One to erase from the memory bank for Naughton! The Dogs' tall started the game with a goal, but it was all downhill in…
Any other time I talk about Demons beating Giants I’m discussing a fantasy novel; if I bring up the time the Swans beat the Magpies I’m on about something illegal; and if I want to chat about Suns beating Bombers it’s usually about something I imagined after a late night out.
But no, if I’m talking about football, then you can dig it.
It’s time to look at what we can draw from the first of the eight-point games in a series I’m calling ‘Checkside’.
Richmond vs Carlton
I tipped Tigers
The now traditional opening match of the season actually lived up to the hype. Carlton was hard at the contest, careful with their ball use, willing to take the game on, and all the other clichés about playing well.
Richmond seemed a little surprised, and took a while to assert themselves, but did enough to win.
Number 1 draft pick Jacob Weitering played like the most 27-year-old 18-year-old ever, meaning Carlton will probably lose him to another club in about four years, and Marc Murphy, Patrick Cripps and Bryce Gibbs were effective in the middle. The Blues’ main problem remains their forward line, but if they do manage to address that they should earn a few upset wins this year.
Richmond still have some improving to do if they are to make it to September. Fortunately, they get to practice against Collingwood this week.
Melbourne vs Greater Western Sydney
I tipped Giants
The Giants tried the bold new strategy of not kicking goals when they had the chance. It turns out that the old idiom of ‘bad kicking is bad football’ holds up and the Giants played some very bad football. When you convert just over a third of your shots on goal into goals, and then you lose by two points, that means you threw away the win.
The Demons did well with their comeback in the last, but if they give up an extra eight shots on goal (not counting out-on-the-full) every week, they won’t get many opportunities to have those kinds of comebacks.
While the Giants will rue this loss for the rest of the season (unless they win the premiership or something), the Demons will take confidence from pulling a win in the first game of the season, and will look forward to playing the Bombers next week. Who knows, they may even spend some time in the eight this year.
Speaking of Essendon…
Gold Coast vs Essendon
I tipped Suns
It’s Easter; it had to happen. People of Australia, He has risen. Gary ‘Our Lord and Saviour’ Ablett has returned, and he is as good as ever.
With all the conversation last year about whether Nat Fyfe is the best player around, Ablett made those arguments moot. The Suns weren’t methodical but they were effective and they put the patchwork Bombers (which is also the name of the worst children’s book ever written) to the sword. A better team would have won by 100 points and it portends to a very long season ahead for the fans at Windy Hill.
The Suns were ably led by Ablett, but also had good contributions from Aaron Hall, 200-gamer Michael Rischetelli, new recruit Matt Rosa, with Tom Lynch looking dangerous up forward against the diminished Bombers defence.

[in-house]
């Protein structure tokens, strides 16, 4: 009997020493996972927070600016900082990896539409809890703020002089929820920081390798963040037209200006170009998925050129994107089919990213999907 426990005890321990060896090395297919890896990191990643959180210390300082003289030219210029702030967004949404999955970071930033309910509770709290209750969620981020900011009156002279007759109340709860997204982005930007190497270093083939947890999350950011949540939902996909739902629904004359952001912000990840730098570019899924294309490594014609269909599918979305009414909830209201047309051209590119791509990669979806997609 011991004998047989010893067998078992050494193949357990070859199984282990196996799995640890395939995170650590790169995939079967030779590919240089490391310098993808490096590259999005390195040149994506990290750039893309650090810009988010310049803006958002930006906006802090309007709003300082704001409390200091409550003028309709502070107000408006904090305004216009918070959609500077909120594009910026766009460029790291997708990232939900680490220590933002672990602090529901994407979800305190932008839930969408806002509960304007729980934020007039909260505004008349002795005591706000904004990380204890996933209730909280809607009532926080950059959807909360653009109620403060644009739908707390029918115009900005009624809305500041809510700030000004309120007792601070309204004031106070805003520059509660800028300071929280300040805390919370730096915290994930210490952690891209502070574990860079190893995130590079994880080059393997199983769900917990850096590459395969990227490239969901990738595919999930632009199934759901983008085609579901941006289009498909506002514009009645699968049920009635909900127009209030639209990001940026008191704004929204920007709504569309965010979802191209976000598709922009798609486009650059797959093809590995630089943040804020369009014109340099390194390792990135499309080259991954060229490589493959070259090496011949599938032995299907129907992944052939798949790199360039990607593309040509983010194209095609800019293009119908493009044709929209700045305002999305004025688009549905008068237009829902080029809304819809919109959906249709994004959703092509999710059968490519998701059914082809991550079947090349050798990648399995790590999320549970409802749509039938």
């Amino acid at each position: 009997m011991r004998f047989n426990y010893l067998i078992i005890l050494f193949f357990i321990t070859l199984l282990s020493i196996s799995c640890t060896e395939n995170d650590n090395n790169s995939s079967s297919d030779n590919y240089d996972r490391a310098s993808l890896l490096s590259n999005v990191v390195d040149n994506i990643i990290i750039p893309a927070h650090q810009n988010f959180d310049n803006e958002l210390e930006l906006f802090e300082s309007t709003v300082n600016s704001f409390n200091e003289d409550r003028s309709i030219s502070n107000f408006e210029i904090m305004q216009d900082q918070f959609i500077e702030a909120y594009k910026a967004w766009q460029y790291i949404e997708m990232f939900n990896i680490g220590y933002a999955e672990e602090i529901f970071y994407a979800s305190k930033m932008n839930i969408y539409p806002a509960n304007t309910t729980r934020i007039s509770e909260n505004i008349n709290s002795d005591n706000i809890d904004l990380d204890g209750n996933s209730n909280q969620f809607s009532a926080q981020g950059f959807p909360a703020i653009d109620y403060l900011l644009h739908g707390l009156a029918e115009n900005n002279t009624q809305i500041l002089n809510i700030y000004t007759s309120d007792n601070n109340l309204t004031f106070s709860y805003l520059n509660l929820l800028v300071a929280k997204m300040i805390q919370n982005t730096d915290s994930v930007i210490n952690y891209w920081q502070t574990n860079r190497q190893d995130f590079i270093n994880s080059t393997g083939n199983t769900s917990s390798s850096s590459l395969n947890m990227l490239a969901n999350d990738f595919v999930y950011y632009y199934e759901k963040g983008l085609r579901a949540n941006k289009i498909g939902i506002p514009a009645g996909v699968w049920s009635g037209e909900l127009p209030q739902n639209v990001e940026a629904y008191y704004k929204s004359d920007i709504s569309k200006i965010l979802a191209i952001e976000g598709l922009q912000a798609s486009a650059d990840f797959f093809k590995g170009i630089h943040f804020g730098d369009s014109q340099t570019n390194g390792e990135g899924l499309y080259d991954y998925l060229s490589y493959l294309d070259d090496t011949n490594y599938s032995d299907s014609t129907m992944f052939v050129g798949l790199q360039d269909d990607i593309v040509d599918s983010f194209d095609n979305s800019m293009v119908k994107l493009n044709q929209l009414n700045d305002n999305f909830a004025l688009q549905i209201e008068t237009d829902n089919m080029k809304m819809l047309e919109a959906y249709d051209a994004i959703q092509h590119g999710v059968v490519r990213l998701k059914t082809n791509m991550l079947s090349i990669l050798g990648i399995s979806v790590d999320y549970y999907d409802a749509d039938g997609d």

The Bombers have problems pretty much everywhere, with David Zaharakis and Matt Stokes the only players who fired a shot.
As much as I’d hate to see it, we might see a zero-win season from Essendon.
Sydney vs Collingwood
I tipped Swans
My first attended match of the season. Many were tipping Collingwood as the big movers of the season, and the Swans to be one of the sliders, so what occurred must have been quite the shock.
There were a number of stories: Buddy Franklin’s first match in a long time, the start of the Swans’ first full season at the SCG since 2001, and the Swans’ first match without Adam Goodes on the list since 1998.
Collingwood had re-signed their coach, were dealing with the fallout of a News Ltd report on drug use within the club, and were trying to adjust to the huge move of the match from Olympic Park to Moore Park.
It seems like some of the players didn’t get the memo. Or else Collingwood decided that without the sub rule, they’d play five men down.
The Swans were dominant in pretty much every facet. The only player who could be said to have a legitimately decent game for the Collingwood Witches-Hats is new recruit Adam Treloar.
The Swans might be thereabouts again this year, but we’ll have to wait and see a few more matches before we can make solid predictions (my oxymoron of the week) about the future of Sydney and the Training Drills.
North Melbourne vs Adelaide
I tipped Kangaroos
This game is the hardest to make a judgement on. Both teams were decent finalists last year and want to take the next step, but nobody knows if they’re going to.
The match itself was a real tug-of-war match that ended up being decided by the golden oldies. With a little more luck and polish the result could easily have been reversed. but thanks to the Crows’ lack of Brent Harvey, the Kangaroos managed to hold on.